"Muscle memory." I hate the phrase. It is misused. Your muscles have no memory, it is your brain which controls them. When you play the piano, it is not the muscles in your hand playing, it is your brain. If we swapped brains, once our brains figured out the new measurements, our techniques would transfer, too. Like a teenager who trips over the floor or falls walking up stairs, it is because their tendons and bones grew and the brain needs to figure out the new measurements. The kid isn't clumsy, his brain is in a new body. That is why you never forget how to ride a bike despite not "practicing" for years, getting fat, getting skinny, growing or getting old. Your brain has hardwired how to balance and commands the ancillary muscles to make it so. The muscles are just the engine. If you stood on one leg and looked at your foot, ankle and calves, you will see (if you have low body fat) your brain using your muscles and tendons to maintain balance. Your muscles are not doing that, your brain is. Likewise, when you play the piano, it is not your finger nor hands but, your brain. This is where many teachers and students go wrong because they focus on brow beating the fingers into submission when really they should cultivate proper movement from the mind where movement originates.
When you first touch a piano, your brain hard wires or makes neural pathways on how to use the muscles and tendons to make a bone strike a key. That is so called muscle memory. So, you had better make that first movement correct and ergonomic because if there are any improper movements associated, those are hard wired, too. This is why some people have lifetime technique issues because it is already in the brain to be that way. Improper movement is very difficult to eradicate for other reasons I won't get into.
Never "memorize" a song by playing it mindlessly a hundred times. That is not memory at all. It is your ear, patterns and guesswork. If you don't maintain playing it, it will atrophy and you will forget it. It is not memory because if you get nervous or loose your place, it is gone and so is your performance. I've seen it a hundred times. It literally means you do not know what you are doing and are guessing.
So per your question what to think about. There are several skills which must come together and crosspollinate with one another. I advocate that you forget your letter training and instead think of notes in the scale as numbers. CEG is absolute but 135 can be anything. It can be FAC, GBD, BbDF . . . . Playing by numbers is also the secret to sight transposing, improvisation and "memorization." NONE of it is thoughtless or hocus pocus. It is all in the brain.
Then, train your ear to know what the numbers sound like. For instance, I just know that Blue Moon starts on the 5th. Mary had a Little Lamb on the 3rd. Joy To the World 8th. Happy Birthday on the 5th. Star Wars is 1 to 5. Once you train your brain and ear to know any degree of the scale, you will just know what the notes are and never have to memorize or see the music because your brain's ear will know how the song goes and your brain will just know what the notes are. Like spelling. You know the basic rules, how to sound out, the alphabet and if you heard the word cat, catacomb, catatonic . . . you will either just know how to spell it or your brain can figure it out based upon crosspollinated knowledge and calculations. You use your ear and knowledge of the alphabet to figure it out. You don't have memorized every word but you can figure them out.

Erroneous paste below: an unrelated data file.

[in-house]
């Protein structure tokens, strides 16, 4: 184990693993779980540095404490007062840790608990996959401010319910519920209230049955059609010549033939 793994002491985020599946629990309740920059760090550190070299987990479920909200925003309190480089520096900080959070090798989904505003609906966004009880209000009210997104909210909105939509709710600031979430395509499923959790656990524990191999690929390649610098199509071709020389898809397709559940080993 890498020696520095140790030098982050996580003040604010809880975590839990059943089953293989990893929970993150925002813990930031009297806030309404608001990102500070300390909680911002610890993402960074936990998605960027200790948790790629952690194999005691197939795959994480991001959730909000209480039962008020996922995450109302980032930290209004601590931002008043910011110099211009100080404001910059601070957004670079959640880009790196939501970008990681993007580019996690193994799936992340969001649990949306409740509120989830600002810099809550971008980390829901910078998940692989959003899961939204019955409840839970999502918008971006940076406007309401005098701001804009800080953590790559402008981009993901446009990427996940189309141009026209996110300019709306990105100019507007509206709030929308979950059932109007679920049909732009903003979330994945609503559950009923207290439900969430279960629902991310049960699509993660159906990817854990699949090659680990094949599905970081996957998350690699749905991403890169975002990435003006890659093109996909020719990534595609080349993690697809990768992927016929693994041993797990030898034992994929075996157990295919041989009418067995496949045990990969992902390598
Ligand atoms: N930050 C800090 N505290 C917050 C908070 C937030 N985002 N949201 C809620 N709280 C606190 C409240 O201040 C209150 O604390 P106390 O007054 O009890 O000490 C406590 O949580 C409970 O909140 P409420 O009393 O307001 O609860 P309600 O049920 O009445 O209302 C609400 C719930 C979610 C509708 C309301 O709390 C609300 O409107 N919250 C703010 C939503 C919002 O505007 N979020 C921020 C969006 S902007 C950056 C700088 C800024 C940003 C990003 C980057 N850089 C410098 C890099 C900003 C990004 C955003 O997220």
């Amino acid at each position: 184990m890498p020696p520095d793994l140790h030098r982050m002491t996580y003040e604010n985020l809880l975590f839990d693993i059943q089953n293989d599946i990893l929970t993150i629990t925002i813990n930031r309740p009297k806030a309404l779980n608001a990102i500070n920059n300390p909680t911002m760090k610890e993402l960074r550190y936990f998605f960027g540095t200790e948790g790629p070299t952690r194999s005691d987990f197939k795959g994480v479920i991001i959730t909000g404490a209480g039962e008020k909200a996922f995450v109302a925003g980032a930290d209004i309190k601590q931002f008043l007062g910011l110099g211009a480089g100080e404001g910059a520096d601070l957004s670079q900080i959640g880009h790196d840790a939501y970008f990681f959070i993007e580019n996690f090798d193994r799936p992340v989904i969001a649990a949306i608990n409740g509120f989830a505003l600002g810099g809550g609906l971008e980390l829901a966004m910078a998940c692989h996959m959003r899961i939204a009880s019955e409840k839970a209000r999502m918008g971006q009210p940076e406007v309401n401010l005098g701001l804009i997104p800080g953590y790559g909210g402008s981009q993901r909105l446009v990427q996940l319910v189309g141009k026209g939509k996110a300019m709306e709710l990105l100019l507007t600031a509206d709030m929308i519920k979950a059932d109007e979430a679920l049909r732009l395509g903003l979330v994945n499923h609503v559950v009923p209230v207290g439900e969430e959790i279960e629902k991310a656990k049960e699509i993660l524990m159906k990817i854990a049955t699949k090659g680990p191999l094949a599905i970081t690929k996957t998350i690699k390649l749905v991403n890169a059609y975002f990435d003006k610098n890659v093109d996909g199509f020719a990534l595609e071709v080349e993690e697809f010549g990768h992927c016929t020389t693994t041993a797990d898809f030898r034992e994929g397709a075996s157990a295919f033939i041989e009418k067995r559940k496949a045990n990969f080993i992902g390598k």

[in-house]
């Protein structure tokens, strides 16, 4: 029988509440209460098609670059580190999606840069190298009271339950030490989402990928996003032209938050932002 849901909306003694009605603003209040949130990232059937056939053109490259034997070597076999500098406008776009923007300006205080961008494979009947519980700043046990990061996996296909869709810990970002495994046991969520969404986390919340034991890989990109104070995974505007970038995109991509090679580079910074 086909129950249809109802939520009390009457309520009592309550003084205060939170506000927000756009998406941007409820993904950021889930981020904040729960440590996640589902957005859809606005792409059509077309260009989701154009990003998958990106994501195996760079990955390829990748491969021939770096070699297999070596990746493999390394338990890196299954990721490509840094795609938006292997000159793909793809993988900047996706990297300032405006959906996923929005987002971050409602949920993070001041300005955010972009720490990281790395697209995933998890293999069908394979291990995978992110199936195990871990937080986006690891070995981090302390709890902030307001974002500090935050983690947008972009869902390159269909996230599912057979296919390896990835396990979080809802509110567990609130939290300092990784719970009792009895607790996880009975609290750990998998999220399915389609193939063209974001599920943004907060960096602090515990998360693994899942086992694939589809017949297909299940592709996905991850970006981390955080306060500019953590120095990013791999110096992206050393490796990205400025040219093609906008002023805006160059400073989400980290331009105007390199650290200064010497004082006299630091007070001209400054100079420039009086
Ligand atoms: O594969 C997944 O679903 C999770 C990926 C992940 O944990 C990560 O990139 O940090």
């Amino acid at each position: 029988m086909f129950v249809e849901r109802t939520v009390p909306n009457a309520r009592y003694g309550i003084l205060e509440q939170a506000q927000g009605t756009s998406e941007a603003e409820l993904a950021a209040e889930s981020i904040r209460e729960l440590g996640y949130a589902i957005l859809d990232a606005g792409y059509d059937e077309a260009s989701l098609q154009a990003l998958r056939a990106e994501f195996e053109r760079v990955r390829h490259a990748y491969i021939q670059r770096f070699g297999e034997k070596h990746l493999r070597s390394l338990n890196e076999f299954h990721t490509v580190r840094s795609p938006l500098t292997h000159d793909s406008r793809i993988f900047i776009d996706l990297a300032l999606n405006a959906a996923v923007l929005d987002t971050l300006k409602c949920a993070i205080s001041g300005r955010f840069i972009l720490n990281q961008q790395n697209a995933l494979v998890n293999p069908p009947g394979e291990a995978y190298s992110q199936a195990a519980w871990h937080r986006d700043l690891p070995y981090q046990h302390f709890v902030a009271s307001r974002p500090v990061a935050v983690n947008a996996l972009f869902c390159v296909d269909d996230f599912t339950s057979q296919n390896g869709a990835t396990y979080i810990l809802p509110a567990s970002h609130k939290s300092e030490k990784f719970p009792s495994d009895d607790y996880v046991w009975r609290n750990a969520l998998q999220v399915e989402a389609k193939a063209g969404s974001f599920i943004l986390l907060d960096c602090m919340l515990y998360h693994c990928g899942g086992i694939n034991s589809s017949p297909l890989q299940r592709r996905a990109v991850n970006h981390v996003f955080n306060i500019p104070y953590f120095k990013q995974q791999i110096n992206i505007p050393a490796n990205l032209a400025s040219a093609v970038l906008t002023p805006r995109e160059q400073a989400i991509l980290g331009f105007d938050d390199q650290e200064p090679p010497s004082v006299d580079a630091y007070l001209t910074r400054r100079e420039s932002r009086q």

When I memorize a classical piece, I will listen to it once to get it into my mind's ear, then play it to assess trouble spots, then go sit by the pool with the score and study the melody and its intervals. I'll study the chord progression, voicing's, key changes and counterpoints. Then after a few hours, without the score I will go play it. Then back to the pool to study problem parts. After doing this for a few days, the piece is mine. It isn't memorized but, combined with my ear, being able to read in my mind what my brain hears, knowing where every note is going and I admit, a dab or rote tossed in, I will never forget the song. I can also sit down with pen and paper and write it out because my ear can see the score.
Pop songs or standards are different. Since I "fake" those, all I need to do is hear the melody for my mind's ear to just know what the notes are. Pick any note on the keyboard and play Happy Birthday. That first note will by your 5th so you now know what key you are in. Then, don't guess, hear each note in your head and calculate what the notes are. It is amazing how when people "hunt and peck" that melody, how many miss the octave. You should never make a mistake playing a melody that simple if you know what you are doing. If you make a mistake, you are guessing.
There is nothing mystical about making music. You can close your eyes and let rote take over and just regurgitate patterns or, know what you are doing, craft a solo, build to a climax, develop a mood or a variation. That is why the greatest musicians seemingly don't make mistakes because they know what they are doing and are not guessing.
When I teach students this method, I start with just focusing on 135 and use Mary Had a Little Lamb. Sing it. It starts on the third. Don't guess, know. Even if it takes time. Do it away from the piano. You should get these numbers: 3212333 222 355 3212333322321. Now go to the piano and start on the third tone of ANY key. Don't guess, know. YOU will know if you are cheating. One hour away from the piano is worth more than five hours at it.
Congratulations. You are combining brain, ear and fingers to "memorize" music and you are on your way not to be a musician but, an artist.
Also, the issue of technique is also in the brain, not a Hanon exercise or hours of practice. You only need to hard wire proper movement unless you've already hardwired improper movement.